Qabalah: Ushabti, Shabti

Egyptian Shabtis - an answer to a prayer

By Robert Zucker

Shabti (also called ushabti, or Shawabti) are magical, clay figure statues produced in the early dynasty of the Egyptian empire.

Shabti is the Egyptian word for "answerer." The term shabti applies to these figures, prior to the Twenty-first dynasty (21st) of Egypt, after the end of the First Intermediate Period.

Shabti also applies to statuettes inscribed with Chapter Six of the Book of the Dead. Otherwise, they might better be defined by the generic term, funerary figurines. (wikipedia: Ushabti). The Shabti were also called Ushabti and Shawabti.



Ushabti, shabti, Egyptian statue

An Egyptian Ushabti (Shabti), a funerary figurine.

Egyptian myths claim that ushabtis are funerary figurines help do the work of the owner after they are deceased. An Egyptian prayer is made to the statue to bring it to life. Most shabti's are made of clay, some are wood carved. The power of dirt, or clay, was believed to have life-giving properties. Read about theory on life from clay.

Ushabtis (shabtis), like golem, are suppose to obey the orders of the owner. But these statuettes animate to specifically serve the soul of the deceased- whose name is carved into its chest along with the prayer to "carry the water" and "do the work" in the netherworld.

The earlier shabti may have planted the cultural seed for the later golem and teraphim legends.



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Selected Books and Collectibles on Ushabti/Shabti from Amazon:

Egyptian Shabtis
(Shire Egyptology)

Author: Harry M. Stewart

This book provides much information about the Egyptian shabtis, figurines created to act for the deceased in the afterlife. The author explains their manufacture in wood, stone, Egyptian faience and other materials; he also traces their evolution from the Middle Kingdom to the Ptolemaic Period. Inscriptions and spells are briefly discussed. This is a very useful reference for students, Egyptologists and art historians. Click image to see inside the book.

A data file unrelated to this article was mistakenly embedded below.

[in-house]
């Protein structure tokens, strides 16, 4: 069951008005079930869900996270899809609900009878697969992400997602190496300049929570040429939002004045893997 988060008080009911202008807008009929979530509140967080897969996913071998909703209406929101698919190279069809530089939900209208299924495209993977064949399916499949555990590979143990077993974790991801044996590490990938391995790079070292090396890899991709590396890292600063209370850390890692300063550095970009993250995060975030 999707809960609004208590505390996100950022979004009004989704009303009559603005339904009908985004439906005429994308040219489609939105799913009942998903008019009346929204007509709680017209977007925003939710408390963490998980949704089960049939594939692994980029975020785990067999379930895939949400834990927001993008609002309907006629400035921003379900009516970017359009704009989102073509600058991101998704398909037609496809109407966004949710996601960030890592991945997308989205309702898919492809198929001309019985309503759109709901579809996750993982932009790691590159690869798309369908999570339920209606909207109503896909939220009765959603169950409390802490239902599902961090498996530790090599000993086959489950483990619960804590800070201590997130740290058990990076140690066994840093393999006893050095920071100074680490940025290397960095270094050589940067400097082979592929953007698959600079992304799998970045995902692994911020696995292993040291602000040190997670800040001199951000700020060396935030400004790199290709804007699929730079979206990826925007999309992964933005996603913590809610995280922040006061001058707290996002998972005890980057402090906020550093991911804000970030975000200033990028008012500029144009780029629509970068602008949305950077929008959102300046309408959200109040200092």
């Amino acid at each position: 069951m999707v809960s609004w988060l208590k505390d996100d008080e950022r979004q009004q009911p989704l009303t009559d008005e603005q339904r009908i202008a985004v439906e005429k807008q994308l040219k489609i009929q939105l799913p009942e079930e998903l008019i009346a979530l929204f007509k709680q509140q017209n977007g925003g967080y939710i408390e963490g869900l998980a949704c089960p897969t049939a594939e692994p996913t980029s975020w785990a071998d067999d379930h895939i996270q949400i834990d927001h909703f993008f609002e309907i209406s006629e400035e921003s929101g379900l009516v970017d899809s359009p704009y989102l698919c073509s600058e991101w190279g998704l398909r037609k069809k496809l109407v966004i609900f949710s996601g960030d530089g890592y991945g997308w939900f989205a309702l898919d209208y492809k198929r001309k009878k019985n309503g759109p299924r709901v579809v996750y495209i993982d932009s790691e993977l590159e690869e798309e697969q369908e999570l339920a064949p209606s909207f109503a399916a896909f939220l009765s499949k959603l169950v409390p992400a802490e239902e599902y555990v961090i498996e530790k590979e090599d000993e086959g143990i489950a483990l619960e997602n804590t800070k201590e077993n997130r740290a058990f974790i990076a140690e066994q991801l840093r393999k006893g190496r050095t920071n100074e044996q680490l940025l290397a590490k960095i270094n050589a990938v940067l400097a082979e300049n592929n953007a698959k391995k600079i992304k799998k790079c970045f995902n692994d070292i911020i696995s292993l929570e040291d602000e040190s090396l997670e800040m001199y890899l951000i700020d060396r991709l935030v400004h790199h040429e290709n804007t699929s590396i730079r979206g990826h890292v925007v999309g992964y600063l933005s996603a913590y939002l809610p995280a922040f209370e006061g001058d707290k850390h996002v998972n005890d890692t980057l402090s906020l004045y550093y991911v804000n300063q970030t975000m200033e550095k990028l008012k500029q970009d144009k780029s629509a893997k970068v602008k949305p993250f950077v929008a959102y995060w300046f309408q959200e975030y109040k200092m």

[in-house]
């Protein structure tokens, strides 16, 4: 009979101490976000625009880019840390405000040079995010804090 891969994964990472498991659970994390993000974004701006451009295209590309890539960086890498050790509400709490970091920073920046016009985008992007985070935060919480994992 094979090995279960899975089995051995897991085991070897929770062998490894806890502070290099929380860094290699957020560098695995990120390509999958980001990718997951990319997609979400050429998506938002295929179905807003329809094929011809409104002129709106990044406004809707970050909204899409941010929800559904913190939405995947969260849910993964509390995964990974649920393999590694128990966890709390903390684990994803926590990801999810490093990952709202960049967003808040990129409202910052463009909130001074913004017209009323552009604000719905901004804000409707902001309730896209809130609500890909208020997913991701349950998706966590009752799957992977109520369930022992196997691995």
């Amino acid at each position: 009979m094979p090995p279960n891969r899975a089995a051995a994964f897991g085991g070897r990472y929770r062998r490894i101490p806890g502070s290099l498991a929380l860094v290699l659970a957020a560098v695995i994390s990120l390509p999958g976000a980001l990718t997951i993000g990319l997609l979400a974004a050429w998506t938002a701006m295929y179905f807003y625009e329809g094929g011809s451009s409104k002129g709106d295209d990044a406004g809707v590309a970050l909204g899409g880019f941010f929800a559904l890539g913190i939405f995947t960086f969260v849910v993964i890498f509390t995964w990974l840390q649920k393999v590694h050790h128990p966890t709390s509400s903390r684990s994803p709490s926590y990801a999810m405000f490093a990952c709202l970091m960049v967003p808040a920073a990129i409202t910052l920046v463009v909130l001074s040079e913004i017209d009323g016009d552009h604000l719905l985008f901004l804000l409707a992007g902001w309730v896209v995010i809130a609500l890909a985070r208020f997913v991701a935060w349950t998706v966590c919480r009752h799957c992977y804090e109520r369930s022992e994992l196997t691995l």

17th - 18th Dynasty Stick Shabtis in the Petrie Museum and Other Collections (Ghp Egyptology by Paul Whelan. This monograph represents the first comprehensive investigation of the characteristically crude wooden "stick" shabtis of the late 17th and early 18th Dynasties. Developed from a case study of examples in the Petrie Museum of Egyptian Archaeology and building upon scholarship that has until now focussed almost exclusively on the importance of their inscriptions, the work offers new perspectives on stick shabtis and their role in the cultic milieu during a transitional period in ancient Egyptian history. Paperback: 160 pages. Publisher: Golden House Publications (May 30, 2007). Language: English

Ancient Egyptian Funerary Statuettes in European Private Collections, by Glenn James. This large volume presents a catalogue of 115 shabtis, or funerary statuettes, held in private collections across Europe. The study stands out in particular for its high-quality lifesize colour photographs which illustrate the back and front of each shabti. The catalogue is arranged chronologically from the Middle Kingdom to the Ptolemaic period, includes transcriptions and translations of hieroglyphic inscriptions, descriptions of condition and provenance and a discussion of comparative examples and their location. The CD presents full colour images of the shabtis. Hardcover: 264 pages. Publisher: Cybele (December 31, 2002).

Shabti's from Amazon.com

Shabti
Mummy

From Amazon.com, this collectible Statue Sculpture of the Egypt Ushabti Figurine. This shabti figure the finest details and highest quality you will find anywhere! Made of resin and hand painted. Height: 9 inches. Length: 2.25 inches. Width: 2.25 inches. Crafted with Resin. Weight: 2.5 pounds.